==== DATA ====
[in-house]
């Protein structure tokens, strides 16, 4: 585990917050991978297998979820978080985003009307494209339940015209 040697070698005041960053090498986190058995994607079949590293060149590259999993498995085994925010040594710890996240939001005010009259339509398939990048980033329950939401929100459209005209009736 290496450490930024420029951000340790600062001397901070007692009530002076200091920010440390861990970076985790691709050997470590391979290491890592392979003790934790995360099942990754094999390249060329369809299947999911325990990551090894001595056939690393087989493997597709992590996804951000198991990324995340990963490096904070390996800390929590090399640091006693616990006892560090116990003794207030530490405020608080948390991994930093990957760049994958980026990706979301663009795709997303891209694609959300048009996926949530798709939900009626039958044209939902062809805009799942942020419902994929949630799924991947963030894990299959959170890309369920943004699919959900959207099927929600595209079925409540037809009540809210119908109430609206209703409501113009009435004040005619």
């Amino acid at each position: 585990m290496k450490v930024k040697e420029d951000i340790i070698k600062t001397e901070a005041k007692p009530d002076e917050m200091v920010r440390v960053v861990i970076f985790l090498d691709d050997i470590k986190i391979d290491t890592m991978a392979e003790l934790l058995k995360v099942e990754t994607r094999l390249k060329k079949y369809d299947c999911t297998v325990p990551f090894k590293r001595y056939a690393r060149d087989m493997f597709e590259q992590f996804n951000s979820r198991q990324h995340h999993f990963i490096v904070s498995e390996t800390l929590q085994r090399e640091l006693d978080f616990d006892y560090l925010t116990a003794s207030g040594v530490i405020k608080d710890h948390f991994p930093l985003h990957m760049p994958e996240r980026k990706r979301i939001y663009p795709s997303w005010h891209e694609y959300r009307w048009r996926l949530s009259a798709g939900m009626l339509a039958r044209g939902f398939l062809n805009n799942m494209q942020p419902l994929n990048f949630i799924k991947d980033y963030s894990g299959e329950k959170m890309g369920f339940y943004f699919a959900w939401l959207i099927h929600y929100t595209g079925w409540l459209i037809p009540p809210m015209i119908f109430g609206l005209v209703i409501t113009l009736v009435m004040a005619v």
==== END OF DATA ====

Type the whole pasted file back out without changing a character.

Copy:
[in-house]
């Protein structure tokens, strides 16, 4: 585990917050991978297998979820978080985003009307494209339940015209 040697070698005041960053090498986190058995994607079949590293060149590259999993498995085994925010040594710890996240939001005010009259339509398939990048980033329950939401929100459209005209009736 290496450490930024420029951000340790600062001397901070007692009530002076200091920010440390861990970076985790691709050997470590391979290491890592392979003790934790995360099942990754094999390249060329369809299947999911325990990551090894001595056939690393087989493997597709992590996804951000198991990324995340990963490096904070390996800390929590090399640091006693616990006892560090116990003794207030530490405020608080948390991994930093990957760049994958980026990706979301663009795709997303891209694609959300048009996926949530798709939900009626039958044209939902062809805009799942942020419902994929949630799924991947963030894990299959959170890309369920943004699919959900959207099927929600595209079925409540037809009540809210119908109430609206209703409501113009009435004040005619």
């Amino acid at each position: 585990m290496k450490v930024k040697e420029d951000i340790i070698k600062t001397e901070a005041k007692p009530d002076e917050m200091v920010r440390v960053v861990i970076f985790l090498d691709d050997i470590k986190i391979d290491t890592m991978a392979e003790l934790l058995k995360v099942e990754t994607r094999l390249k060329k079949y369809d299947c999911t297998v325990p990551f090894k590293r001595y056939a690393r060149d087989m493997f597709e590259q992590f996804n951000s979820r198991q990324h995340h999993f990963i490096v904070s498995e390996t800390l929590q085994r090399e640091l006693d978080f616990d006892y560090l925010t116990a003794s207030g040594v530490i405020k608080d710890h948390f991994p930093l985003h990957m760049p994958e996240r980026k990706r979301i939001y663009p795709s997303w005010h891209e694609y959300r009307w048009r996926l949530s009259a798709g939900m009626l339509a039958r044209g939902f398939l062809n805009n799942m494209q942020p419902l994929n990048f949630i799924k991947d980033y963030s894990g299959e329950k959170m890309g369920f339940y943004f699919a959900w939401l959207i099927h929600y929100t595209g079925w409540l459209i037809p009540p809210m015209i119908f109430g609206l005209v209703i409501t113009l009736v009435m004040a005619v």